Tech

Leftist Politics In Video Games May Be Hurting The Game Developers Conference

The annual Game Developers Conference may be developing a bad reputation as some of its most prominent backers deepen their embrace of progressive politics and promote it as an event that supports their ideology.

This year, video game developers were encouraged to identify their gender pronouns and treated to a host of speeches about diversity and sexism in video games.

This perception may have caused prospective Dutch game developers to have an active disinterest in going, prompting a sponsorship program that funds their visits to end.

While the GDC is made up of hundreds of speeches about different legitimate topics on making games, the stories that get the most play — at least in the progressive gaming press — consist of the political talks with only a few dozen attendees. Tech websites like Engadget carried stories like “GDC opens its arms up to the trans community.” And the GDC Vault, which hosts some of the talks, features presentations like “Misogyny, Racism and Homophobia: Where Do Video Games Stand” and “Creating Safe Spaces at Game Events” ahead of more development-oriented topics.

This year, GDC hosted a talk called “End White Cis Gender Able Bodied Man as the Default.”

Outsiders have the impression that all anyone talks about at GDC is politics.

In a series of tweets Monday, Dutch game developer and co-owner of indie games publisher Vlambeer, Rami Ismail, announced that the program to fund students’ visits to GDC has ended. It is because interest in event among game design students and prospective developers in the Netherlands’ flourishing video game development scene is almost nonexistent.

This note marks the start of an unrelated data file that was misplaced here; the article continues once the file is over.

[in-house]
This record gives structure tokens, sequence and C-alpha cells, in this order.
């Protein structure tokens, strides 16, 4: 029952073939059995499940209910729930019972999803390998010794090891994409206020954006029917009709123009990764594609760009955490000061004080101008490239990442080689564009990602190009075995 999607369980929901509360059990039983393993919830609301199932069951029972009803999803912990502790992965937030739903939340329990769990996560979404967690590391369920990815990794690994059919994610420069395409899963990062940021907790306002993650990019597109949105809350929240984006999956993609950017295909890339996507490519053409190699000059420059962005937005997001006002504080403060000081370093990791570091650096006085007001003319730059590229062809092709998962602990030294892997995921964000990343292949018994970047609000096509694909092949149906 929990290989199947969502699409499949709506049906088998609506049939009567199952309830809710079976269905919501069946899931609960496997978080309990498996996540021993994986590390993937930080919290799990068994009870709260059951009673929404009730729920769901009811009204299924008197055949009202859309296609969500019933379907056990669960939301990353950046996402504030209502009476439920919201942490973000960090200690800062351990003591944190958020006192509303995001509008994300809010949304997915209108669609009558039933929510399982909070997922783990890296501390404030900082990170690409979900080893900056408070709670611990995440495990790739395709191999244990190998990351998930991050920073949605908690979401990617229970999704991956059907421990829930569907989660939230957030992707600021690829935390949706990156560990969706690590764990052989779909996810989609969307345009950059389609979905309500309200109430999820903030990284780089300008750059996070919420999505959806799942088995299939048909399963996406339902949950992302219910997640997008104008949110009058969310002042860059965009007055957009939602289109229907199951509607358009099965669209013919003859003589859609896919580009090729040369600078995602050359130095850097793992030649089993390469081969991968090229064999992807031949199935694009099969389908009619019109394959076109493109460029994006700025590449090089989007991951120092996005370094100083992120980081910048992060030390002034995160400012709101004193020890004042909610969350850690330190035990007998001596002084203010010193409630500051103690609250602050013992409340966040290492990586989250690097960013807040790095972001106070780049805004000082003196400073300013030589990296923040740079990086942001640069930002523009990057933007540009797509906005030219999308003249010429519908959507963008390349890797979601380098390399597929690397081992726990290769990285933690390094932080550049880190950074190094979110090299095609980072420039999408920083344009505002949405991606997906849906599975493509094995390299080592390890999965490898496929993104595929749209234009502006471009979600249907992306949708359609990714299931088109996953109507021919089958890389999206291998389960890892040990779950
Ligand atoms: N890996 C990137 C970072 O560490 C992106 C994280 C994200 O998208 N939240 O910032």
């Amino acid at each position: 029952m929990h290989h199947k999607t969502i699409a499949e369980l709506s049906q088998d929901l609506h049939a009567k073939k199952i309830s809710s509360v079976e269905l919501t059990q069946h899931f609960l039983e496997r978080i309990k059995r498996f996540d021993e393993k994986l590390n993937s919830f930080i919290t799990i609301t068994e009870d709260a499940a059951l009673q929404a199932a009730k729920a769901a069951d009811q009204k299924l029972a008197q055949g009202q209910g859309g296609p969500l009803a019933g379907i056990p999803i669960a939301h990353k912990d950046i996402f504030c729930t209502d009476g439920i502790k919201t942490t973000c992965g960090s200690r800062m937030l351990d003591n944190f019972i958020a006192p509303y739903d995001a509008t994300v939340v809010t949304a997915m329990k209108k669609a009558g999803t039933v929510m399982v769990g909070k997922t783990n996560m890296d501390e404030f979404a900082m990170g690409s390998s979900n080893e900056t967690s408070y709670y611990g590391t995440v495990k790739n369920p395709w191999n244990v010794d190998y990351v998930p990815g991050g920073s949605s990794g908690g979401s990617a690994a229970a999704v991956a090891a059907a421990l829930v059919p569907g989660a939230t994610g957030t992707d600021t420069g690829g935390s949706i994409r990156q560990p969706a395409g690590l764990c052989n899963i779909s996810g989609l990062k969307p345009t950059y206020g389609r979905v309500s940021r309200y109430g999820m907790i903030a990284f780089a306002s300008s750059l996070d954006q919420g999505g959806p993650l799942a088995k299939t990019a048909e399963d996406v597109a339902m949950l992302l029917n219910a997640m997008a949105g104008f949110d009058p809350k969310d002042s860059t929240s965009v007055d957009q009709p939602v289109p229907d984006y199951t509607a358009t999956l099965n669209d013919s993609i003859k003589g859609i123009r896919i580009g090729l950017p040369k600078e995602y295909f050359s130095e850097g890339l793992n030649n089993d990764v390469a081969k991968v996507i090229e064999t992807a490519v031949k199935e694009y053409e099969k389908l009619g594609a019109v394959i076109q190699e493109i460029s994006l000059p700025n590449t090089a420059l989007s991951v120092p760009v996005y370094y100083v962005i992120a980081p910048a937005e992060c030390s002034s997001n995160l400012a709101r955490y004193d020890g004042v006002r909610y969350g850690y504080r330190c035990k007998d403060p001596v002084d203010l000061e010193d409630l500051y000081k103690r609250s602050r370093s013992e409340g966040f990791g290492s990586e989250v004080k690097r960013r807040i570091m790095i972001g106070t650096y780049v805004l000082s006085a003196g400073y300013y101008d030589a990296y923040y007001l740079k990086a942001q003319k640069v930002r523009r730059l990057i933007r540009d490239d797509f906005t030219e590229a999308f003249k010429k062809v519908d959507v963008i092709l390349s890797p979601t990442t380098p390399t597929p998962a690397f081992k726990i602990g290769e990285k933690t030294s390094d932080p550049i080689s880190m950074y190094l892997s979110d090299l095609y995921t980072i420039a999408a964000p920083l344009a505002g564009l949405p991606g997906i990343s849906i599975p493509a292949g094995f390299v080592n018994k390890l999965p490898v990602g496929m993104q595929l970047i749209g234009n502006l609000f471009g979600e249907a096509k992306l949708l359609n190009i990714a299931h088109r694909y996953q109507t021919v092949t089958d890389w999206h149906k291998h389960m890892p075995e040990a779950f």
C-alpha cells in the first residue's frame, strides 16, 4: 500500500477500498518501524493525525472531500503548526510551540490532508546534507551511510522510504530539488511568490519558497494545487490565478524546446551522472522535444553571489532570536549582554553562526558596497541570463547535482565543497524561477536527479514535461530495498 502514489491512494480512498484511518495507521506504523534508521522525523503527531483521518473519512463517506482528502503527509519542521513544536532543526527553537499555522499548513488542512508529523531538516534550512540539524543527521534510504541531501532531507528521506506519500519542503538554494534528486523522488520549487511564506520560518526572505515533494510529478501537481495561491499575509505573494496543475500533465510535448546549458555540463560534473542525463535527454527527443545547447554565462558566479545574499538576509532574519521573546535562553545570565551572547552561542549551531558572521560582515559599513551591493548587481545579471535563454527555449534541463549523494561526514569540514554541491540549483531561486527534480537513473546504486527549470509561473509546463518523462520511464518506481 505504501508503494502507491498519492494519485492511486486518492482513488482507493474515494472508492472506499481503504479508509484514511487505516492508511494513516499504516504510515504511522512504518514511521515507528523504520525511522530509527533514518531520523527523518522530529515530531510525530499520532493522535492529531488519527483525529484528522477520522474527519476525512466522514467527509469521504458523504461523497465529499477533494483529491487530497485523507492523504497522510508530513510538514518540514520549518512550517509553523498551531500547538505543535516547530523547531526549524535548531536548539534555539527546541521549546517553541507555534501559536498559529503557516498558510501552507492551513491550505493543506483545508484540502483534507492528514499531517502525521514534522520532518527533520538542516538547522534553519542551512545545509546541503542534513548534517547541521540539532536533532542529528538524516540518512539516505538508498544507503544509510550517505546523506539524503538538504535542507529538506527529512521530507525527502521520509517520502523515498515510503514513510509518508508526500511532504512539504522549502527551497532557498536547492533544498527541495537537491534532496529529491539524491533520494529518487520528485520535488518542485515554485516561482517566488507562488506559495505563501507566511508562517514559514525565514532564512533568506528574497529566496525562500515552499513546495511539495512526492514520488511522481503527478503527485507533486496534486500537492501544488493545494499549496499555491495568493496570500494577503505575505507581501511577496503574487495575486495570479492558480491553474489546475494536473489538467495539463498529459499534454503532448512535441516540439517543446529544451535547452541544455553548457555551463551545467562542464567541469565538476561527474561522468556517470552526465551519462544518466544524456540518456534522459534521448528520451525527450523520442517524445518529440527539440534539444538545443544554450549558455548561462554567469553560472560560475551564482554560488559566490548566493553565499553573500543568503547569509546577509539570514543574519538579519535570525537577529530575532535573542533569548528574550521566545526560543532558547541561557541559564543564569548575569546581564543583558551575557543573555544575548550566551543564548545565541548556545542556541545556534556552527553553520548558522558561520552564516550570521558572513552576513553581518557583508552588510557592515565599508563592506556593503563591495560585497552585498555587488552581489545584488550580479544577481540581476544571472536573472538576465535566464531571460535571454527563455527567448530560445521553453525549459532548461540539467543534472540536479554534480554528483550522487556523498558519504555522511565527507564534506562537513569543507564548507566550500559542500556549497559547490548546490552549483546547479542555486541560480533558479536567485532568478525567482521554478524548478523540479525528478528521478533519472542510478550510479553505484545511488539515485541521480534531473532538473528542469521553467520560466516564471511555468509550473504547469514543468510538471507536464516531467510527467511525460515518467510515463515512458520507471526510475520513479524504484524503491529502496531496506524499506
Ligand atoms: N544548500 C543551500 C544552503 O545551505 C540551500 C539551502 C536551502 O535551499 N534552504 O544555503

Rami Ismail, who has been a major proponent of social justice in video games, wrote on Twitter: “The Dutch program to fund students wanting to visit GDC (which Vlambeer also sponsored) has ended because there were not enough applicants.”

“If there’s more disappointing outcomes for this than ‘Dutch students didn’t care to write an essay for a shot to go to GDC’ I don’t know it,” he continued, linking to an article about the fund’s cancellation. “The fund was promoted via most/all major schools and universities, and via the well-circulated national industry magazine.”

The fund’s closure is an unfortunate outcome given the wealth of knowledge that students could have learned from veteran game developers at the event.

“I wish them the best of luck in the industry, then,” Ismail concluded. “Opportunities are rare enough that missing easy ones is not something you should do.”

Given Ismail’s vocal embrace of progressivism, and the high-profile nature of the many leftist lectures that take place at GDC, it’s no surprise that students do not believe that attending the event will help them make better games.

Ian Miles Cheong is a journalist and outspoken media critic. You can reach him through social media at @stillgray on Twitter and on Facebook.